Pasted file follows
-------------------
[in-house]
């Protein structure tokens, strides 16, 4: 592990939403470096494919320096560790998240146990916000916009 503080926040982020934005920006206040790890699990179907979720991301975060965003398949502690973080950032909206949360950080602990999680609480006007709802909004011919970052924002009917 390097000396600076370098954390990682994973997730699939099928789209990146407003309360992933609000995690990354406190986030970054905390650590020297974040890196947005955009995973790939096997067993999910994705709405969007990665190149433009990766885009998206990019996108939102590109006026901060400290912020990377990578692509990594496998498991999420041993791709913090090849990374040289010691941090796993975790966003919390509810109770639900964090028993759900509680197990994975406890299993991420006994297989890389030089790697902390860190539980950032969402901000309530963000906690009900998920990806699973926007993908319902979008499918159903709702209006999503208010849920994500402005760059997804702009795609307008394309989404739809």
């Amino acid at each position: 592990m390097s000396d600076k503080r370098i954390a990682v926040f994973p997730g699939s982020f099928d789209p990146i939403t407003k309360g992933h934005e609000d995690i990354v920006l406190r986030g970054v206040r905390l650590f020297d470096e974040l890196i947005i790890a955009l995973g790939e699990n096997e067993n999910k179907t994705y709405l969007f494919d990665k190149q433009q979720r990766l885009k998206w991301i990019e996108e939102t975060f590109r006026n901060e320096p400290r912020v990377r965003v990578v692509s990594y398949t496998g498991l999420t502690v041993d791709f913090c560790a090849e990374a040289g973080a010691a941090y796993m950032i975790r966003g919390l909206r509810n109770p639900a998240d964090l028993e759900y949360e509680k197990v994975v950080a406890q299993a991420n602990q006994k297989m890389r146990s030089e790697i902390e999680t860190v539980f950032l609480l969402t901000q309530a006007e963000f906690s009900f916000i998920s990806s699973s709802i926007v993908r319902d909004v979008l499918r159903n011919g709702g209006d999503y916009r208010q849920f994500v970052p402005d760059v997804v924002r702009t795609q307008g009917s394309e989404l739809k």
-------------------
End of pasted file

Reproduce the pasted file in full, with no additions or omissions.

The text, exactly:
[in-house]
């Protein structure tokens, strides 16, 4: 592990939403470096494919320096560790998240146990916000916009 503080926040982020934005920006206040790890699990179907979720991301975060965003398949502690973080950032909206949360950080602990999680609480006007709802909004011919970052924002009917 390097000396600076370098954390990682994973997730699939099928789209990146407003309360992933609000995690990354406190986030970054905390650590020297974040890196947005955009995973790939096997067993999910994705709405969007990665190149433009990766885009998206990019996108939102590109006026901060400290912020990377990578692509990594496998498991999420041993791709913090090849990374040289010691941090796993975790966003919390509810109770639900964090028993759900509680197990994975406890299993991420006994297989890389030089790697902390860190539980950032969402901000309530963000906690009900998920990806699973926007993908319902979008499918159903709702209006999503208010849920994500402005760059997804702009795609307008394309989404739809």
């Amino acid at each position: 592990m390097s000396d600076k503080r370098i954390a990682v926040f994973p997730g699939s982020f099928d789209p990146i939403t407003k309360g992933h934005e609000d995690i990354v920006l406190r986030g970054v206040r905390l650590f020297d470096e974040l890196i947005i790890a955009l995973g790939e699990n096997e067993n999910k179907t994705y709405l969007f494919d990665k190149q433009q979720r990766l885009k998206w991301i990019e996108e939102t975060f590109r006026n901060e320096p400290r912020v990377r965003v990578v692509s990594y398949t496998g498991l999420t502690v041993d791709f913090c560790a090849e990374a040289g973080a010691a941090y796993m950032i975790r966003g919390l909206r509810n109770p639900a998240d964090l028993e759900y949360e509680k197990v994975v950080a406890q299993a991420n602990q006994k297989m890389r146990s030089e790697i902390e999680t860190v539980f950032l609480l969402t901000q309530a006007e963000f906690s009900f916000i998920s990806s699973s709802i926007v993908r319902d909004v979008l499918r159903n011919g709702g209006d999503y916009r208010q849920f994500v970052p402005d760059v997804v924002r702009t795609q307008g009917s394309e989404l739809k």